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From Wikipedia, the free encyclopedia


Beltrame (in Milanese: Baltramm) is a traditional character of the Italian commedia dell'arte associated to the city of Milan, and dating back to the 16th-17th century or earlier.[1] It is also often referenced by the full name Beltrame di Milano[1] and also as Beltrame di Gaggiano (from the borgo - now a comune - of Gaggiano, in the surroundings of Milan) or Beltrame de la Gippa (where the "gippa" is the large blouse, or tunic, worn by the character).[2]

The creation of Beltrame character is sometimes credited to Niccolò Barbieri. In any case, Barbieri largely contributed to the popularity of the character with plays such as L'inavvertito.[3] Barbieri was an actor as well as a comedian, and assumed the role and stage name of Beltrame himself.[4] His character is a usually a crafty, astute villager and husband[2] and blunderer, always trying to appear of higher rank than he really is;.[5] He took on several different roles, including that of the merchant and of Colombina's father trying to force his daughter into a marriage of convenience (a part he shares with Tabarino).[6] He often reaches his goals in virtue of his lack of scruples, astute rhetoric, and mock good manners.[6] His costume, resembling that of a 16th-century servant, included a large tunic, a purse, and a dagger.[7]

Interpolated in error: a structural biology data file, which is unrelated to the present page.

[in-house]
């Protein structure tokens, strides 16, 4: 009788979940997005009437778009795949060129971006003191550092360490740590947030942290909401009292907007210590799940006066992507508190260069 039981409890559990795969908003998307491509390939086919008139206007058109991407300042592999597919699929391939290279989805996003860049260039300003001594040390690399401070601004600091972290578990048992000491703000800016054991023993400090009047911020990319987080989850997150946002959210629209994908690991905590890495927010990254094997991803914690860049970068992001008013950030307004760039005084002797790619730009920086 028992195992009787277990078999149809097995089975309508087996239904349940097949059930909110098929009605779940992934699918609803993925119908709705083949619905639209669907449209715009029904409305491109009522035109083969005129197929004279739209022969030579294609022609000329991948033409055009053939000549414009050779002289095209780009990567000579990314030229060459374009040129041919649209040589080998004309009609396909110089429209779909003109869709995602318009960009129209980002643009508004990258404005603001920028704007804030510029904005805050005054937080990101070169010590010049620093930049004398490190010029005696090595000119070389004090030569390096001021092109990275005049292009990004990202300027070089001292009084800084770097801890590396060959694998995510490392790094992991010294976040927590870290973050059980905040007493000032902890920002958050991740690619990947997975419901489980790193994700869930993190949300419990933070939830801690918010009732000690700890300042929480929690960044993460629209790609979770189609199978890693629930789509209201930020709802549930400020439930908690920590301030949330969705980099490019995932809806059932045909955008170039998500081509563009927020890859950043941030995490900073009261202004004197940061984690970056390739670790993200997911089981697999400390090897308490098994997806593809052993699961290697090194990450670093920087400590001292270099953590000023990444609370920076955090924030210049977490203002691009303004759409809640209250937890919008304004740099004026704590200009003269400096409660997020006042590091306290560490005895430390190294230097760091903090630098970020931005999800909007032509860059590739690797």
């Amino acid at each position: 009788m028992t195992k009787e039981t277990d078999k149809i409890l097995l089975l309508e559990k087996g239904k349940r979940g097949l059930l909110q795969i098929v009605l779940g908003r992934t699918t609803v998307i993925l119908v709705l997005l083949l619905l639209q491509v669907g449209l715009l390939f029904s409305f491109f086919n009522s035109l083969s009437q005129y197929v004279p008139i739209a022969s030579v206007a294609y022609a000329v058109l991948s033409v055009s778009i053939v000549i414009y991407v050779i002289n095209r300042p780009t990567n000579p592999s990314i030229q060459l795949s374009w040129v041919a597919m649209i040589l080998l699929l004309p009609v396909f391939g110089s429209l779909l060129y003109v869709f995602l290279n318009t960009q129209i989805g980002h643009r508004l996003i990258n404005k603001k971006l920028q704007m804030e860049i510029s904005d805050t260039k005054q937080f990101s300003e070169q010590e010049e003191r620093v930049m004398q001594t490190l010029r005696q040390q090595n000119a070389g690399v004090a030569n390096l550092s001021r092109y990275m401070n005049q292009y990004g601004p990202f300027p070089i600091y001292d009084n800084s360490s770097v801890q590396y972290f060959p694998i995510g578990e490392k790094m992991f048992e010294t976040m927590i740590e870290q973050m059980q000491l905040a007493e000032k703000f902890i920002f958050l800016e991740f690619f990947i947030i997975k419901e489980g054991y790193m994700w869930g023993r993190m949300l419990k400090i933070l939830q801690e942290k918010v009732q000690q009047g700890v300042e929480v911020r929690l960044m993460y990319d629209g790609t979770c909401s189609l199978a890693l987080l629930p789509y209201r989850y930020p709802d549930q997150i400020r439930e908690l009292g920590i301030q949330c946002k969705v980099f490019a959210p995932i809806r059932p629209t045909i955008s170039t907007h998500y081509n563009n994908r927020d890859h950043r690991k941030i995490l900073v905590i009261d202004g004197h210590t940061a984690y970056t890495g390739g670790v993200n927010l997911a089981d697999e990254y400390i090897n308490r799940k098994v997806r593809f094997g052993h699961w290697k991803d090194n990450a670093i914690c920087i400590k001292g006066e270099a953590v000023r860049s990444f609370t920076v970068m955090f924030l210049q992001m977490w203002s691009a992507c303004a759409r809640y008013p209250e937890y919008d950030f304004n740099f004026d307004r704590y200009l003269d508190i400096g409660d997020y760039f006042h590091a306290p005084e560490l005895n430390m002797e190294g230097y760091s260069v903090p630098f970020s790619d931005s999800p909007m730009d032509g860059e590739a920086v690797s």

Beltrame has long been the main representative of Milan in the commedia, although this role was later taken on by Meneghino. It is also often described as a variation of character Brighella (associated to the city of Bergamo, and sometimes also to Milan),[8] or even as Brighella's brother.[9]

Beltrame has inspired Moliere's character Mascarille, from the comedy L'Étourdi ou Les Contretemps (The Blunderer, 1655).[3]

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  1. ^ a b Beltrame di Milano
  2. ^ a b The Commedia dell'arte Archived 2012-03-20 at the Wayback Machine
  3. ^ a b The Blunderer
  4. ^ See P. L. Duchartre, The Italian Comedy, p. 32
  5. ^ Meissen and the Commedia dell'arte Archived July 7, 2011, at the Wayback Machine
  6. ^ a b Beltrame Archived 2018-02-01 at the Wayback Machine
  7. ^ See P. L. Duchartre, The Italian Comedy, p. 154
  8. ^ Brighella
  9. ^ See P. L. Duchartre, The Italian Comedy, p. 39

This page was last edited on 17 February 2023, at 00:56
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